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CALIFORNIA CORPORATE & SECURITIES LAW

The DBO Wants Your Social Security Number, But Is It Legal?

Readers will recall that last year the California legislature created a statutory exemption for finders from the California’s registration requirement for broker-dealers (Chap. 743, Stats. 2015).  That exemption, codified at Corporations Code Section 25206.1, requires persons relying on the exemption to file a statement of information with the Department before engaging in activities described in the…

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If You Did This, It Would Be Fraud!

All fees, reimbursements, assessments, and other money or amounts charged and collected by the Department are required to be deposited into the the State Corporations Fund.  Cal. Gov’t Code § 13978.6(b).  The legislature created the fund to “effectively support the Department of Corporations” in its administration of the laws subject to its jurisdiction.  Id. In…

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Eureka! Bill Introduced To Homologate Finders

Questions about the use of finders have bedeviled transactional lawyers for years.  The need for finders is the unintended consequence of the federal and state securities law exemptions that are conditioned on the absence of a general solicitation.  Most start-ups don’t have preexisting relationships with rich people (aka accredited investors).  Thus, they are sorely tempted…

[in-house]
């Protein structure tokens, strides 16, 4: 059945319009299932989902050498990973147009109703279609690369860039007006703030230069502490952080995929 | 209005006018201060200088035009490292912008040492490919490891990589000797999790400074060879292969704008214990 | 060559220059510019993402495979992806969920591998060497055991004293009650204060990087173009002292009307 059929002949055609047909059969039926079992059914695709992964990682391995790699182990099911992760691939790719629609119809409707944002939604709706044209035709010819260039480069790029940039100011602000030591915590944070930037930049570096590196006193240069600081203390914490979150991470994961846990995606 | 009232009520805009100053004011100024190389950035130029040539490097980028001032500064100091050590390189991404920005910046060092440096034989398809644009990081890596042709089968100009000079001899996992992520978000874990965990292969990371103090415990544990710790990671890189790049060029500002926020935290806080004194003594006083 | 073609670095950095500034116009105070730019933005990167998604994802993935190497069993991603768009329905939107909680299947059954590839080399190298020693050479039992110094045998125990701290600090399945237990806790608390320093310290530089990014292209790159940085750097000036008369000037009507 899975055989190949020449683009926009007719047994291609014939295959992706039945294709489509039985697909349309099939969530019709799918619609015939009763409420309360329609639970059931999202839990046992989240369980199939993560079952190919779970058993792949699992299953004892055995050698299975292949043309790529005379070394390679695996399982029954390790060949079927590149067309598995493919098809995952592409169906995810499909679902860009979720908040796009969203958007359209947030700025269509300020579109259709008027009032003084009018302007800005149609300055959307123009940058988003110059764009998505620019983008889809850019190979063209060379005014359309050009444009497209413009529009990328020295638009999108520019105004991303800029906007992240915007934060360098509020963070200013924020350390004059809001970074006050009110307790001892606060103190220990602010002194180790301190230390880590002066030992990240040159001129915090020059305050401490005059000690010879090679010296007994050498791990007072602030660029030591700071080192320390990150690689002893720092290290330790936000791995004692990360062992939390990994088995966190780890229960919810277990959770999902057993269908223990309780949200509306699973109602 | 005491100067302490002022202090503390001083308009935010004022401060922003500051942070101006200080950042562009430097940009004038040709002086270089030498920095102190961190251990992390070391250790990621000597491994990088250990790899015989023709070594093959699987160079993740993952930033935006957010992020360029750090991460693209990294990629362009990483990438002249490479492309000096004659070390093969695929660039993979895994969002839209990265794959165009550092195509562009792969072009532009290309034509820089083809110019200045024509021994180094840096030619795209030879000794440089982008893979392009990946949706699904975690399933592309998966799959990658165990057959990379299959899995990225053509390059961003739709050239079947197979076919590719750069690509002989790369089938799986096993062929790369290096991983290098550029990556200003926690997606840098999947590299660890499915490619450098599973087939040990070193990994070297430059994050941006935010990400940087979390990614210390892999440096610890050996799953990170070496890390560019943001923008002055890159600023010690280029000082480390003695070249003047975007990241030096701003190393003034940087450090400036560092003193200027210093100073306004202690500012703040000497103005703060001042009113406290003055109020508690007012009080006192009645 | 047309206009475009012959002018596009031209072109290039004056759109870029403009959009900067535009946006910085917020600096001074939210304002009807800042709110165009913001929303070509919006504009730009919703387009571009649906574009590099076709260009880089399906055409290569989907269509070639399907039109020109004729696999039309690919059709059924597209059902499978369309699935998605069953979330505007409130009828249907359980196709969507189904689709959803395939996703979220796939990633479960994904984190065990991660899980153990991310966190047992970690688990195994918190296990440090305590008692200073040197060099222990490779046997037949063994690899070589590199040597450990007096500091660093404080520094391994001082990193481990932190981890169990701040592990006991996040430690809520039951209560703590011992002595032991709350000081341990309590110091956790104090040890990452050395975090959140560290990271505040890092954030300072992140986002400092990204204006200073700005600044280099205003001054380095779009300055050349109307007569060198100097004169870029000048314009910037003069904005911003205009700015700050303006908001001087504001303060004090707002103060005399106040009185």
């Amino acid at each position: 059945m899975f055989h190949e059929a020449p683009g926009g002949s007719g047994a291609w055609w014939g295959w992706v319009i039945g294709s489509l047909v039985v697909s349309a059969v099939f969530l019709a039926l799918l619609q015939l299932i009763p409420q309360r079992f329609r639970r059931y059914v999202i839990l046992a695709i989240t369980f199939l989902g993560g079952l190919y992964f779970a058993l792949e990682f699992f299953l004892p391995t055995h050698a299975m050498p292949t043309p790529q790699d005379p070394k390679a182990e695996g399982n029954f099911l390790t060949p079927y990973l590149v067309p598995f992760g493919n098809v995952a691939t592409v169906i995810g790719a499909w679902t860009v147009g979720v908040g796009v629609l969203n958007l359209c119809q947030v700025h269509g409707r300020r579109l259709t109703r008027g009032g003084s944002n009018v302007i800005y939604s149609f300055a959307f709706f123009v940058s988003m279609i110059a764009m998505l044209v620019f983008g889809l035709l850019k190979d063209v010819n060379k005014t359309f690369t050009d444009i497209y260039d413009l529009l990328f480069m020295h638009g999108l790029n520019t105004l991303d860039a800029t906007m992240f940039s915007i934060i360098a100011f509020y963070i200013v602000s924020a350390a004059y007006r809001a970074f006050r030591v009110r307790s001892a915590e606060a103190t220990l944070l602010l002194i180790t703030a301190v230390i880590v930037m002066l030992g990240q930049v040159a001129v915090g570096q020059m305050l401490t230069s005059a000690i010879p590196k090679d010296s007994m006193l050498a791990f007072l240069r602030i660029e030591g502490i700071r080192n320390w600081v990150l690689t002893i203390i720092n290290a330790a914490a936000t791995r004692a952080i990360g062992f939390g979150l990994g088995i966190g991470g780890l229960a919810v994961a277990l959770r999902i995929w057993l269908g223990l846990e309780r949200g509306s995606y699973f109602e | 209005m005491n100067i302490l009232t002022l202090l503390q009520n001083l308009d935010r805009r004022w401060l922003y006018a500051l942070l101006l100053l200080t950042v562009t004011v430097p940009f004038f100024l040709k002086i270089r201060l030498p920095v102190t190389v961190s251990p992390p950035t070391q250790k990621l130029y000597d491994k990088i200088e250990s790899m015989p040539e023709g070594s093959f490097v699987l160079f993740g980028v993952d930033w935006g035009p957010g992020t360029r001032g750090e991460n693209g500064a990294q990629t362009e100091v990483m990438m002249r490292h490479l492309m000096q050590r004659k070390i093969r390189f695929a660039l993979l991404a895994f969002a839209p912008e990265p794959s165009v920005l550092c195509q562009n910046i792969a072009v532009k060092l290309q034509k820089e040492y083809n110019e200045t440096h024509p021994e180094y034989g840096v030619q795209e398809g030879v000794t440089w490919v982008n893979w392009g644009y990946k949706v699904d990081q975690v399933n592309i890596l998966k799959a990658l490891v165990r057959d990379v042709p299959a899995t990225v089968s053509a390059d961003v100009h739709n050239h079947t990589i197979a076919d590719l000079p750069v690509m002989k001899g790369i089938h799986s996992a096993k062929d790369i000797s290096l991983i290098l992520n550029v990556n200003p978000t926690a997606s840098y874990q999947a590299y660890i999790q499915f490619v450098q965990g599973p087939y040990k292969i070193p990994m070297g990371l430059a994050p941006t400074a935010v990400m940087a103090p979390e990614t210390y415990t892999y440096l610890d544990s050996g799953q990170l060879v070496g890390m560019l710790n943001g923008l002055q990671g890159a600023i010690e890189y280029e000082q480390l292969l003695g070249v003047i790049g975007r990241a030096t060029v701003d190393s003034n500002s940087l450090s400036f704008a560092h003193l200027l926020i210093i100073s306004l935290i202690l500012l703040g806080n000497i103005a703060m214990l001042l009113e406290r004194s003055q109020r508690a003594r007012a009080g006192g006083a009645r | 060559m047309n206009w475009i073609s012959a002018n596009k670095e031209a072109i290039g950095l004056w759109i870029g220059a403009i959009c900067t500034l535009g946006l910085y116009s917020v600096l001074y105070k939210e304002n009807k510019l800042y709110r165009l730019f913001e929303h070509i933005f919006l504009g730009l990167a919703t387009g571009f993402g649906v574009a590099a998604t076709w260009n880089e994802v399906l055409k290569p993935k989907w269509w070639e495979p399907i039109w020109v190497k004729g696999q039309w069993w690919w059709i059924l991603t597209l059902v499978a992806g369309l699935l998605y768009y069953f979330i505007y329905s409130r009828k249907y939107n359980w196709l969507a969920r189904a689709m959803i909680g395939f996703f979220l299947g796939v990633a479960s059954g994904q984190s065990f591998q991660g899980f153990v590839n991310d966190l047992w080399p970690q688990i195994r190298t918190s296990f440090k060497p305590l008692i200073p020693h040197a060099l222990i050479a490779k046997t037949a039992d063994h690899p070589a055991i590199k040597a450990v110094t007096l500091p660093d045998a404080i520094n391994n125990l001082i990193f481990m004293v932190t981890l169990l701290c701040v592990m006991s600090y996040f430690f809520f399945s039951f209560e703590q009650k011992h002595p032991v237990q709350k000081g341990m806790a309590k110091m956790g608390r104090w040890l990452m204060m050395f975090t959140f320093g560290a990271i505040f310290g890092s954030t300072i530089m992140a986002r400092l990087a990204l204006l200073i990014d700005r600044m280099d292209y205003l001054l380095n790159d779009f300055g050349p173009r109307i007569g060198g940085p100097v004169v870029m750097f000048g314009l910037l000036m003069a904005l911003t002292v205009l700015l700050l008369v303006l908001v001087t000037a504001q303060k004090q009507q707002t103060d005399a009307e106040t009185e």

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What Do It [§ 25501.5] Mean?

I’ve received several responses to my post last week concerning the meaning of California Corporations Code Section 25501.5.  Alan Parness, Chairman of the ABA Business Law Section’s Committee on State Regulation of Securities, observes that the remedies of rescission or damages can be “legislative overkill”.  He notes that investors will typically pursue these remedies only…

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Section 25501.5 – What Do It Mean?

In 2004, the California Legislature added Section 25501.5 to the Corporate Securities Law of 1968.  Ever since then, I’ve been asked “What do it mean?” Corporations Code Section 25501.5 generally authorizes an action for rescission (or damages, if the security is no longer owned) by any person “who purchases a security from or sells a security to a broker-dealer…

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Usury Exemption Bites Back

Last week, I wrote about the oft overlooked California Finance Lenders (CFL) law.  In general, that law provides that anyone engaged in the business of making consumer or commercial loans must obtain a license from the Department of Corporations (unless an exemption is available). CFL licensees do enjoy one benefit.  They constitute a class of “exempt persons”…

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